The Practical Endorsement: towards a more ‘real-world’ approach to science?
This September the way in which practical work is assessed and carried out has changed significantly and, with that, we hope it has introduced a much needed emphasis on experimentation and ‘real world’ science.
As of this year students will have to carry out a series of twelve ‘core practicals’ in order to develop their skills in using specified techniques and equipment. The idea behind it is to counter universities’ concerns over incoming students’ lack of practical skills and bring the experimental element back to the centre of the syllabus.
As a company, we have always sought to help make science more relevant and engaging through designing equipment that gathers more realistic data and advanced analysis tools. As a result we’re pleased to see Ofqual and exam boards creatively finding ways to make science more practical. We feel that the fact that the new syllabus specifies that students must learn how to use data loggers, colorimeters and computer software is an endorsement of their effectiveness in bringing science to life.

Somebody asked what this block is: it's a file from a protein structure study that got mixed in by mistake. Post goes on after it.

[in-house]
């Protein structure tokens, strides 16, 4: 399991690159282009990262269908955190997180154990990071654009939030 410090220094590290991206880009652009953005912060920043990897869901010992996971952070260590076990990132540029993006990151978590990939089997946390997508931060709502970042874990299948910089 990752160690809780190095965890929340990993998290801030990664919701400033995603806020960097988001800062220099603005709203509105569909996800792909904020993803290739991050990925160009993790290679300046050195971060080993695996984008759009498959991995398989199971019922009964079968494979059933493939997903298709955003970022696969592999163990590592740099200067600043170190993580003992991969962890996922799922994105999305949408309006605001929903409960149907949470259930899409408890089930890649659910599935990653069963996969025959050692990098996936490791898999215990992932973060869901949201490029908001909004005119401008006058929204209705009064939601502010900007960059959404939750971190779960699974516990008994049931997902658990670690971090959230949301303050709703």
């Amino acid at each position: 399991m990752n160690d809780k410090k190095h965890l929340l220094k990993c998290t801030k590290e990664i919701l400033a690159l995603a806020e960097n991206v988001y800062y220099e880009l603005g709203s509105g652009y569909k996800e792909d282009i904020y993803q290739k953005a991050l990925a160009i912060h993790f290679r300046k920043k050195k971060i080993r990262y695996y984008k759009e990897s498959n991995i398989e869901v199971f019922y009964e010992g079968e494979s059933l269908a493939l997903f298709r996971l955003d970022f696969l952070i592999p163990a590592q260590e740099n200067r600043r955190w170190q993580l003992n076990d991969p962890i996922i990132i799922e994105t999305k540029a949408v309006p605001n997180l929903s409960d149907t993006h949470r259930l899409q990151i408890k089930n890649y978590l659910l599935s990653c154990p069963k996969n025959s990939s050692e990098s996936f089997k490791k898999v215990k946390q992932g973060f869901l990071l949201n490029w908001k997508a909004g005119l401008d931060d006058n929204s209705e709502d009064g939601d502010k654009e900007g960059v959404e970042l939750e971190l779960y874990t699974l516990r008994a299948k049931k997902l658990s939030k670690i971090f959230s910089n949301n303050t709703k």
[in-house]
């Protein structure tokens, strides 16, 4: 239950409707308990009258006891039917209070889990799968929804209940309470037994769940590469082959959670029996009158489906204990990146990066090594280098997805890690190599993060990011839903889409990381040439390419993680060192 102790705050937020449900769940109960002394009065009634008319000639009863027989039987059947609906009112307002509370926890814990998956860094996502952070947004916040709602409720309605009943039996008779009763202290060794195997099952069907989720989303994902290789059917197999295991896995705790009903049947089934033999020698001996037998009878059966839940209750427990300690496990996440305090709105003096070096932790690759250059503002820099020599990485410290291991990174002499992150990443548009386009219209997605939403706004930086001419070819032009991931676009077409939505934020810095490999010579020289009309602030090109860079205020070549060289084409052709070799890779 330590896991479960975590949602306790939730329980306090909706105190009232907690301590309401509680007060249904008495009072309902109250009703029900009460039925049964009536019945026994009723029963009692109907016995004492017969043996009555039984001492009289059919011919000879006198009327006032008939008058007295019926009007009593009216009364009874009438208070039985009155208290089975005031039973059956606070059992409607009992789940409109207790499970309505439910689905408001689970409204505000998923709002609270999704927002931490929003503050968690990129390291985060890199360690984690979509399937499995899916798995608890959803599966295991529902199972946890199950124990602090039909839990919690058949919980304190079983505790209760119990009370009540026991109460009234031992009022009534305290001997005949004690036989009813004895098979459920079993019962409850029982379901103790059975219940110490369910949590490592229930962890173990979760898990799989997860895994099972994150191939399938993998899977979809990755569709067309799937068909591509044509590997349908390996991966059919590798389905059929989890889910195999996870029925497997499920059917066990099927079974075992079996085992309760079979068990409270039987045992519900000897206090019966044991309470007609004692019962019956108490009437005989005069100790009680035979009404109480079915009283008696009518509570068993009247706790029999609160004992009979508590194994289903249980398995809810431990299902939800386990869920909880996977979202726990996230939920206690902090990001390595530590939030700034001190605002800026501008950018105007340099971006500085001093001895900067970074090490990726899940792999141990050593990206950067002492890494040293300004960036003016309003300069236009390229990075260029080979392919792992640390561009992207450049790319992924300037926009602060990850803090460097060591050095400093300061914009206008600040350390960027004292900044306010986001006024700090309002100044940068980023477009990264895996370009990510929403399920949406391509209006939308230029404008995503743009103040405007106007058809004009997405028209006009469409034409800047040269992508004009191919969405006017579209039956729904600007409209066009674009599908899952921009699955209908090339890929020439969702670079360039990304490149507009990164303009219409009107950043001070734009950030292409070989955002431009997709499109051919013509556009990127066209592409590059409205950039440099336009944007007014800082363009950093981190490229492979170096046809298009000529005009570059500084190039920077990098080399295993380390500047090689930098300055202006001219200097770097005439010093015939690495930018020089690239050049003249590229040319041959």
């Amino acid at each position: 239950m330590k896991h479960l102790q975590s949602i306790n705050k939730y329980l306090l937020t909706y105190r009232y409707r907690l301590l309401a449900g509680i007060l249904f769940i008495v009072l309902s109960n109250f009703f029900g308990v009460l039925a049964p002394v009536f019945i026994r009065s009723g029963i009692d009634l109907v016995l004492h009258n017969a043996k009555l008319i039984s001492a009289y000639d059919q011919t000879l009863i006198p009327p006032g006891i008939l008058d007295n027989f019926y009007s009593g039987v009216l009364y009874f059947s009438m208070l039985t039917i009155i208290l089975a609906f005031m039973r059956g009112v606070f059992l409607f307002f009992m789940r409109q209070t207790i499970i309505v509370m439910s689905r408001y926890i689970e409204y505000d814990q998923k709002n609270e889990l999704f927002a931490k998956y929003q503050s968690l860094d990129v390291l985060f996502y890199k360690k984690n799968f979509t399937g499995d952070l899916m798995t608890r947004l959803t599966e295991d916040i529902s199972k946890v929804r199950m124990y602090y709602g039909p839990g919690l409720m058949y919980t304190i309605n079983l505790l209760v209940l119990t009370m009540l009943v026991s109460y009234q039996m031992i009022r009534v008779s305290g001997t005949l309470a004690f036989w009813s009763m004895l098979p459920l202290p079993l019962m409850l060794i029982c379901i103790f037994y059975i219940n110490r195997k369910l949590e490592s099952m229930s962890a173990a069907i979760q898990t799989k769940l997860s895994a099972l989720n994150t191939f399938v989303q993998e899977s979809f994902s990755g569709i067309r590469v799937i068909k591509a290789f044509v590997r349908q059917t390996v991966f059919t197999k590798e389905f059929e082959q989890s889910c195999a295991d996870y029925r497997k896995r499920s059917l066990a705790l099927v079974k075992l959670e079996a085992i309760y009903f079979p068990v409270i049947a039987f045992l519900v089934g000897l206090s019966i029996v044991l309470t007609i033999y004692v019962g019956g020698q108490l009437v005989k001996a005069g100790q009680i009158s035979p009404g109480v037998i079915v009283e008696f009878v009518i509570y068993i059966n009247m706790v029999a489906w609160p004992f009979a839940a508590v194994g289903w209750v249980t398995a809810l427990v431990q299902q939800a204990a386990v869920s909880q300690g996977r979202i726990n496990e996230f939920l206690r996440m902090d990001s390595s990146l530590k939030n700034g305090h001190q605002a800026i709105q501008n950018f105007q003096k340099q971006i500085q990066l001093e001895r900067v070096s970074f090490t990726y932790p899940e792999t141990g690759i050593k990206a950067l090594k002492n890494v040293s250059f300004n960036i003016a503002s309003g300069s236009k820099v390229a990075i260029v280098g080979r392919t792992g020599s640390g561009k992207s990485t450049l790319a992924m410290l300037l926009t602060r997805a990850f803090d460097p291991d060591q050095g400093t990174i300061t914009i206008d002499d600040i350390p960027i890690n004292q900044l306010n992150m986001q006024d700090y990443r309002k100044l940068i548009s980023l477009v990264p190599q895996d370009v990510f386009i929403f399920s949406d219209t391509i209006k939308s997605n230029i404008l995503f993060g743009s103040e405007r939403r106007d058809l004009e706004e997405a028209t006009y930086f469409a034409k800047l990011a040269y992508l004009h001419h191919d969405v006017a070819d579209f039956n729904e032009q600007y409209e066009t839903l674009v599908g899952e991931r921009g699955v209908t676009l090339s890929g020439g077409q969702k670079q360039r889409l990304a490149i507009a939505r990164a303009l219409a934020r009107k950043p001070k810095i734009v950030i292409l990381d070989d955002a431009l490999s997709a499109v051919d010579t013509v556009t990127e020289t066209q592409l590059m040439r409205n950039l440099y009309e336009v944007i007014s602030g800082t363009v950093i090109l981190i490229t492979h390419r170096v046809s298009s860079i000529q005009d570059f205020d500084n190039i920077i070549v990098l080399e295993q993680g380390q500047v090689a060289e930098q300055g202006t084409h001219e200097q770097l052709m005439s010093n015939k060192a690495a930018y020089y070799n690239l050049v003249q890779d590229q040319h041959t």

So will it really make a difference? The new approach has been designed in collaboration with universities, teachers and students who have been positive about its potential. Universities have been working to focus the certificate on the practical skills students will need at university and students have commented that they felt there was more opportunity to be exploratory with their experiments. With the pressure of passing the practical endorsement as part of the A-level course, however, it remains to be seen how much the new approach will really break science education out of the constraints of exams and into the real world.